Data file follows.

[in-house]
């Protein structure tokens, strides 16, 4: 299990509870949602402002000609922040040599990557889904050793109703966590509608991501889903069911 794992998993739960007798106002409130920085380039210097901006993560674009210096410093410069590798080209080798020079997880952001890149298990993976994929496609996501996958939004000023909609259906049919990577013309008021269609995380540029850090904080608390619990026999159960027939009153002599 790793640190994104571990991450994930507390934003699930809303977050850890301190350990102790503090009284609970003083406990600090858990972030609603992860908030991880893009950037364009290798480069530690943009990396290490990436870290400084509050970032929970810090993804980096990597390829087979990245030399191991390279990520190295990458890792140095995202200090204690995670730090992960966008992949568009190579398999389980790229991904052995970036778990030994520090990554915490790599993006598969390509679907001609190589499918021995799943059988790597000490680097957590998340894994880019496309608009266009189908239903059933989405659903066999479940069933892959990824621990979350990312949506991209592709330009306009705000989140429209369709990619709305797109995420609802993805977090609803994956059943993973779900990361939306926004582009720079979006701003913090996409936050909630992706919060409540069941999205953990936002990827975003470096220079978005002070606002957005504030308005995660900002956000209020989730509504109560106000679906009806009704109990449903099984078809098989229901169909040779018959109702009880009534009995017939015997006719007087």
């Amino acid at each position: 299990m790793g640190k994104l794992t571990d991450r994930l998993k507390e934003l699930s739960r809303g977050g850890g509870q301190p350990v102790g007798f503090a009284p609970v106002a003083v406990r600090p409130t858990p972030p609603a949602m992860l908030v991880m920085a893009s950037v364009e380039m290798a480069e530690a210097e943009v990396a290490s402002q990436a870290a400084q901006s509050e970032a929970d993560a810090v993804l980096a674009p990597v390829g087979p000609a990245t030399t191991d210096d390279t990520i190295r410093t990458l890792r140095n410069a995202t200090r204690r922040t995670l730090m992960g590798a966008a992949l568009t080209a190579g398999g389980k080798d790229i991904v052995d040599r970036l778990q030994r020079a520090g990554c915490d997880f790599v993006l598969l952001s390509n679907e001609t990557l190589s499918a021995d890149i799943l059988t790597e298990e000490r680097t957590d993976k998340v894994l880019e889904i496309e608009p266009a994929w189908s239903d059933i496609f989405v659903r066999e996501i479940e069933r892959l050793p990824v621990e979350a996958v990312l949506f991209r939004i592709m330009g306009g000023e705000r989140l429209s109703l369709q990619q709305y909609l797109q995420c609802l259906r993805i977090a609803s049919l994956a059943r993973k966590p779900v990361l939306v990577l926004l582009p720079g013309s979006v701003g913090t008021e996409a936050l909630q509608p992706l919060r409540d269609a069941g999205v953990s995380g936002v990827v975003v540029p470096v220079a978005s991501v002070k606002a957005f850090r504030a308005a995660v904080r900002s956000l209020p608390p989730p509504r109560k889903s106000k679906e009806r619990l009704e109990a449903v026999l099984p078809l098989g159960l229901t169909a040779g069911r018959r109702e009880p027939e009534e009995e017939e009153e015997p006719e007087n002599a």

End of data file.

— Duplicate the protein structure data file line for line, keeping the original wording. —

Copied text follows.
[in-house]
């Protein structure tokens, strides 16, 4: 299990509870949602402002000609922040040599990557889904050793109703966590509608991501889903069911 794992998993739960007798106002409130920085380039210097901006993560674009210096410093410069590798080209080798020079997880952001890149298990993976994929496609996501996958939004000023909609259906049919990577013309008021269609995380540029850090904080608390619990026999159960027939009153002599 790793640190994104571990991450994930507390934003699930809303977050850890301190350990102790503090009284609970003083406990600090858990972030609603992860908030991880893009950037364009290798480069530690943009990396290490990436870290400084509050970032929970810090993804980096990597390829087979990245030399191991390279990520190295990458890792140095995202200090204690995670730090992960966008992949568009190579398999389980790229991904052995970036778990030994520090990554915490790599993006598969390509679907001609190589499918021995799943059988790597000490680097957590998340894994880019496309608009266009189908239903059933989405659903066999479940069933892959990824621990979350990312949506991209592709330009306009705000989140429209369709990619709305797109995420609802993805977090609803994956059943993973779900990361939306926004582009720079979006701003913090996409936050909630992706919060409540069941999205953990936002990827975003470096220079978005002070606002957005504030308005995660900002956000209020989730509504109560106000679906009806009704109990449903099984078809098989229901169909040779018959109702009880009534009995017939015997006719007087």
């Amino acid at each position: 299990m790793g640190k994104l794992t571990d991450r994930l998993k507390e934003l699930s739960r809303g977050g850890g509870q301190p350990v102790g007798f503090a009284p609970v106002a003083v406990r600090p409130t858990p972030p609603a949602m992860l908030v991880m920085a893009s950037v364009e380039m290798a480069e530690a210097e943009v990396a290490s402002q990436a870290a400084q901006s509050e970032a929970d993560a810090v993804l980096a674009p990597v390829g087979p000609a990245t030399t191991d210096d390279t990520i190295r410093t990458l890792r140095n410069a995202t200090r204690r922040t995670l730090m992960g590798a966008a992949l568009t080209a190579g398999g389980k080798d790229i991904v052995d040599r970036l778990q030994r020079a520090g990554c915490d997880f790599v993006l598969l952001s390509n679907e001609t990557l190589s499918a021995d890149i799943l059988t790597e298990e000490r680097t957590d993976k998340v894994l880019e889904i496309e608009p266009a994929w189908s239903d059933i496609f989405v659903r066999e996501i479940e069933r892959l050793p990824v621990e979350a996958v990312l949506f991209r939004i592709m330009g306009g000023e705000r989140l429209s109703l369709q990619q709305y909609l797109q995420c609802l259906r993805i977090a609803s049919l994956a059943r993973k966590p779900v990361l939306v990577l926004l582009p720079g013309s979006v701003g913090t008021e996409a936050l909630q509608p992706l919060r409540d269609a069941g999205v953990s995380g936002v990827v975003v540029p470096v220079a978005s991501v002070k606002a957005f850090r504030a308005a995660v904080r900002s956000l209020p608390p989730p509504r109560k889903s106000k679906e009806r619990l009704e109990a449903v026999l099984p078809l098989g159960l229901t169909a040779g069911r018959r109702e009880p027939e009534e009995e017939e009153e015997p006719e007087n002599a």